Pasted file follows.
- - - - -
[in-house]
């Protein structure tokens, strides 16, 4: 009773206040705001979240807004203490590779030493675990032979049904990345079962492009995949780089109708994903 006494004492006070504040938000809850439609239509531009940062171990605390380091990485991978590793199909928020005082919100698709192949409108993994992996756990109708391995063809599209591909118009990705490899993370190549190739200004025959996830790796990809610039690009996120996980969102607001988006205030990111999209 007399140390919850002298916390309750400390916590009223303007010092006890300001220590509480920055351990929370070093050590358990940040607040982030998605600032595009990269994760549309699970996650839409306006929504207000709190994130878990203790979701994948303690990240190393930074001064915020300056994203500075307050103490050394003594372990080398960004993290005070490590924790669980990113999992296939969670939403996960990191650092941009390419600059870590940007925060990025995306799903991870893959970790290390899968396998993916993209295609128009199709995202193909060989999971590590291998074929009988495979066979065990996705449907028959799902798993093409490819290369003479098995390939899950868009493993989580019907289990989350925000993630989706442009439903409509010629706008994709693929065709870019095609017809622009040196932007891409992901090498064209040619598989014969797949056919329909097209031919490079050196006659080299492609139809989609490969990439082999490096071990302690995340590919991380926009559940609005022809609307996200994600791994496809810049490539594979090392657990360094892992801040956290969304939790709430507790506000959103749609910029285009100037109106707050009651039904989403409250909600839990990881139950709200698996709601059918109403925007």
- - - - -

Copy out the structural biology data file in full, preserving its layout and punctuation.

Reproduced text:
[in-house]
């Protein structure tokens, strides 16, 4: 009773206040705001979240807004203490590779030493675990032979049904990345079962492009995949780089109708994903 006494004492006070504040938000809850439609239509531009940062171990605390380091990485991978590793199909928020005082919100698709192949409108993994992996756990109708391995063809599209591909118009990705490899993370190549190739200004025959996830790796990809610039690009996120996980969102607001988006205030990111999209 007399140390919850002298916390309750400390916590009223303007010092006890300001220590509480920055351990929370070093050590358990940040607040982030998605600032595009990269994760549309699970996650839409306006929504207000709190994130878990203790979701994948303690990240190393930074001064915020300056994203500075307050103490050394003594372990080398960004993290005070490590924790669980990113999992296939969670939403996960990191650092941009390419600059870590940007925060990025995306799903991870893959970790290390899968396998993916993209295609128009199709995202193909060989999971590590291998074929009988495979066979065990996705449907028959799902798993093409490819290369003479098995390939899950868009493993989580019907289990989350925000993630989706442009439903409509010629706008994709693929065709870019095609017809622009040196932007891409992901090498064209040619598989014969797949056919329909097209031919490079050196006659080299492609139809989609490969990439082999490096071990302690995340590919991380926009559940609005022809609307996200994600791994496809810049490539594979090392657990360094892992801040956290969304939790709430507790506000959103749609910029285009100037109106707050009651039904989403409250909600839990990881139950709200698996709601059918109403925007």